Pepper, American Quarter Horse – a combined McTimoney & veterinary approach achieves successful outcome
Multiple issues affecting asymmetry were identified and a combined veterinary and McTimoney approach achieved a successful outcome for the owner.
Catherine Henderson contacted McTimoney Animal Practitioner Liz Harris in July 2015 when Pepper, her 15.2hh American Quarter Horse was 13 years old and had already been out of work for 11 months. Catherine had tried other rehabilitation work but was still finding that she was unable to keep Pepper comfortable and was facing the real possibility of having to retire her. Pepper wasn’t going right and showed resentment to being tacked up and mounted, sometimes turning around and biting her rider’s foot.
Catherine said, “Pepper was diagnosed with kissing spines at the age of 6 and had an operation removing one spinous process to create more space within her spine. She recovered from the op but was still showing some resentment to being ridden. It very quickly became apparent that this was not Pepper’s only issue and that she was in fact very asymmetrical. Further investigations showed that Pepper’s right foreleg was minimally shorter than her other three legs and this caused her a great deal of difficulty throughout her whole body. She also showed signs of early onset arthritis in her right hock”.
Liz Harris explains, “Radiographs taken in 2014 showed vertebral crowding at the caudal wither and lumbar area, and she had some degeneration in the right hock. Having also been diagnosed with a shorter right foreleg in comparison to the left fore, she had been wearing a raised shoe on the right fore for several years, although by the time I saw Pepper she had been barefoot for a year. The quality of her hoof had deteriorated while wearing shoes and the farrier was working on correcting the shape of her front hooves, which were very flat, cracked, and flared. Issues such as these can cause ongoing compensations throughout the body, resulting in limited joint mobility, tightening of the muscles to protect the joints unable to function correctly and discomfort for the horse”.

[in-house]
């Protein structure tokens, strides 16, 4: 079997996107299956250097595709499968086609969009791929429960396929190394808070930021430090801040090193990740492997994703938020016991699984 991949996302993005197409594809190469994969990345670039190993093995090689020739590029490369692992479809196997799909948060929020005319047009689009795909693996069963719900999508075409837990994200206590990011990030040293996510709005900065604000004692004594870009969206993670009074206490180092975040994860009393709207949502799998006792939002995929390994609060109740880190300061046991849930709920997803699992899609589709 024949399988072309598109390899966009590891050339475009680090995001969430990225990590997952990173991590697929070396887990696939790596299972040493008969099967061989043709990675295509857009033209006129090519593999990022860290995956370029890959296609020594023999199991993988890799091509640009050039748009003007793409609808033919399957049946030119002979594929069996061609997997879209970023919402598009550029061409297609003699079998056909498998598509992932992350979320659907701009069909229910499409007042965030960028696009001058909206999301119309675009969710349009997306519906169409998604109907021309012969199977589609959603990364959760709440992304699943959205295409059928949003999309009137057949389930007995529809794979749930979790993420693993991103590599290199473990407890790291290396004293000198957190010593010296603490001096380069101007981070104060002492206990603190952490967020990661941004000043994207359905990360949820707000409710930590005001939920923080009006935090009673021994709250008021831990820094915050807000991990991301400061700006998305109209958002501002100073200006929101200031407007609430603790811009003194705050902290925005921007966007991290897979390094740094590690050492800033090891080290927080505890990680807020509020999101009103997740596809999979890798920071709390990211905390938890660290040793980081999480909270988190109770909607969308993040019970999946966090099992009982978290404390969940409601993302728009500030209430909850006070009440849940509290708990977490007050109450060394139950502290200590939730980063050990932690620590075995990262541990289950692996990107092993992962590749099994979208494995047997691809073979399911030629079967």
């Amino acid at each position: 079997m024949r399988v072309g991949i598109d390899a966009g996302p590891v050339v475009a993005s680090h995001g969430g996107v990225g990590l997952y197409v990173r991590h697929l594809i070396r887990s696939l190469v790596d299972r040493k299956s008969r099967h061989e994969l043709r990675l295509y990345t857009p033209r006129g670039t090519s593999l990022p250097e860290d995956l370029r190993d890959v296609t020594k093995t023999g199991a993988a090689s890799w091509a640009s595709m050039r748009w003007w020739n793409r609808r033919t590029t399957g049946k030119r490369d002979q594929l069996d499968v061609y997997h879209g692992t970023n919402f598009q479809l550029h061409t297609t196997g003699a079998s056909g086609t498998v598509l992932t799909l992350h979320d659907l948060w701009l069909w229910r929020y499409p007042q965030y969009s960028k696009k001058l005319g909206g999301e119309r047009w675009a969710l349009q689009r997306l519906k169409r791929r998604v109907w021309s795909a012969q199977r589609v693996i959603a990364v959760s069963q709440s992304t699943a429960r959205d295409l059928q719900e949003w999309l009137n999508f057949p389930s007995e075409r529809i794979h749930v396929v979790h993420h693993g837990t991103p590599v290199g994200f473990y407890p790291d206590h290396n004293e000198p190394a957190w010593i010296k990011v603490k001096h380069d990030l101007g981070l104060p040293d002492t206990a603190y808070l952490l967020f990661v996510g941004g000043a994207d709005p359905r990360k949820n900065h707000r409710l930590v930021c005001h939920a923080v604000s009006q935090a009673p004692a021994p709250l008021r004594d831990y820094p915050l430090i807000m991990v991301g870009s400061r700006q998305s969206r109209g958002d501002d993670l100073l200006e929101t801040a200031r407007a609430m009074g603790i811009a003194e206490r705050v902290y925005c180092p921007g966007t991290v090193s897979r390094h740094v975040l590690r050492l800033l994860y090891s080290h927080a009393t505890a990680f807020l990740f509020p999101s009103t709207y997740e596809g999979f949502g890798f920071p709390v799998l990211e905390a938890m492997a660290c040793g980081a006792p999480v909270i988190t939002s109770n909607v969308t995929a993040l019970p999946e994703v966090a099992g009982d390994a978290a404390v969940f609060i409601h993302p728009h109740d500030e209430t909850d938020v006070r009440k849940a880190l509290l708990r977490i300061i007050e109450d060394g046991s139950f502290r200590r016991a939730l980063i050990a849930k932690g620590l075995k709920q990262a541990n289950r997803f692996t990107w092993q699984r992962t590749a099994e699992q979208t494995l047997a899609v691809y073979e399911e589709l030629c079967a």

McTimoney chiropractic treatment works by assessing the asymmetry within the body, using bony landmarks in the spine, pelvis, and feet to determine where treatment needs to be targeted. By improving the symmetry to the spine and pelvis, improved joint function can return, tension in the muscular and soft tissues is released and the horse feels much more comfortable again. Combined with individually bespoke rehabilitation exercises, the treatment can provide long-term benefits by promoting improvements in muscular strength and joint function which support rather than compensate for the original issues such as arthritic hocks and conformational limb length differences.
At the first session Liz identified and treated a pelvis misalignment (ventrocaudal on right hand side) and various misalignments throughout the cervical and thoracolumbar spine. Pepper’s right scapula was misaligned cranioventrally. These areas were all treated with McTimoney chiropractic adjustments. Pepper had significant muscle tension present in the neck and shoulder area on both sides, which was more painful on the right-hand side. Longissimus dorsi was mildly tense bilaterally and she was tender when adjusted in the lumbar area. Liz left Pepper’s owner with an exercise plan and instructions to carry out a programme of stretching exercises.
Catherine said that although Pepper seemed guarded to begin with, she soon relaxed during the treatment and seem to quite enjoy it.